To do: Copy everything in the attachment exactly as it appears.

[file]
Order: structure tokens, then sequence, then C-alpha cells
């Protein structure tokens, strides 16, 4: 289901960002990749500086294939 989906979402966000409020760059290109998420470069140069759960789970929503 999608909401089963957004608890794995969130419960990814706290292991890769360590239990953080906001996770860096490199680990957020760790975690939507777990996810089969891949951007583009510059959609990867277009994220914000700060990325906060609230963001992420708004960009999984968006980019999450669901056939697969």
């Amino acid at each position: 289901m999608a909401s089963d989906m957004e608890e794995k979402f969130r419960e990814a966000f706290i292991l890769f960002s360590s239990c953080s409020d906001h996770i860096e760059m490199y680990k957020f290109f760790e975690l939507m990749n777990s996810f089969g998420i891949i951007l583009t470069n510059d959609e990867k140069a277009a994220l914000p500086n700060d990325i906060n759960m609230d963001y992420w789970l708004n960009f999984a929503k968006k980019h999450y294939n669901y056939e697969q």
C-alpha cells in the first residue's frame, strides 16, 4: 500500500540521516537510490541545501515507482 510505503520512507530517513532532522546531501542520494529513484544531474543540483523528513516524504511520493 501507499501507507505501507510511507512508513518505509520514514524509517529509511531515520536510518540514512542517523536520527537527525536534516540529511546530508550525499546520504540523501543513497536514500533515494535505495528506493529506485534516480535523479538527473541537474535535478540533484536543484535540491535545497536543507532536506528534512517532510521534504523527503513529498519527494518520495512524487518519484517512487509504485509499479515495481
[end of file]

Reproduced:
Order: structure tokens, then sequence, then C-alpha cells
């Protein structure tokens, strides 16, 4: 289901960002990749500086294939 989906979402966000409020760059290109998420470069140069759960789970929503 999608909401089963957004608890794995969130419960990814706290292991890769360590239990953080906001996770860096490199680990957020760790975690939507777990996810089969891949951007583009510059959609990867277009994220914000700060990325906060609230963001992420708004960009999984968006980019999450669901056939697969």
């Amino acid at each position: 289901m999608a909401s089963d989906m957004e608890e794995k979402f969130r419960e990814a966000f706290i292991l890769f960002s360590s239990c953080s409020d906001h996770i860096e760059m490199y680990k957020f290109f760790e975690l939507m990749n777990s996810f089969g998420i891949i951007l583009t470069n510059d959609e990867k140069a277009a994220l914000p500086n700060d990325i906060n759960m609230d963001y992420w789970l708004n960009f999984a929503k968006k980019h999450y294939n669901y056939e697969q």
C-alpha cells in the first residue's frame, strides 16, 4: 500500500540521516537510490541545501515507482 510505503520512507530517513532532522546531501542520494529513484544531474543540483523528513516524504511520493 501507499501507507505501507510511507512508513518505509520514514524509517529509511531515520536510518540514512542517523536520527537527525536534516540529511546530508550525499546520504540523501543513497536514500533515494535505495528506493529506485534516480535523479538527473541537474535535478540533484536543484535540491535545497536543507532536506528534512517532510521534504523527503513529498519527494518520495512524487518519484517512487509504485509499479515495481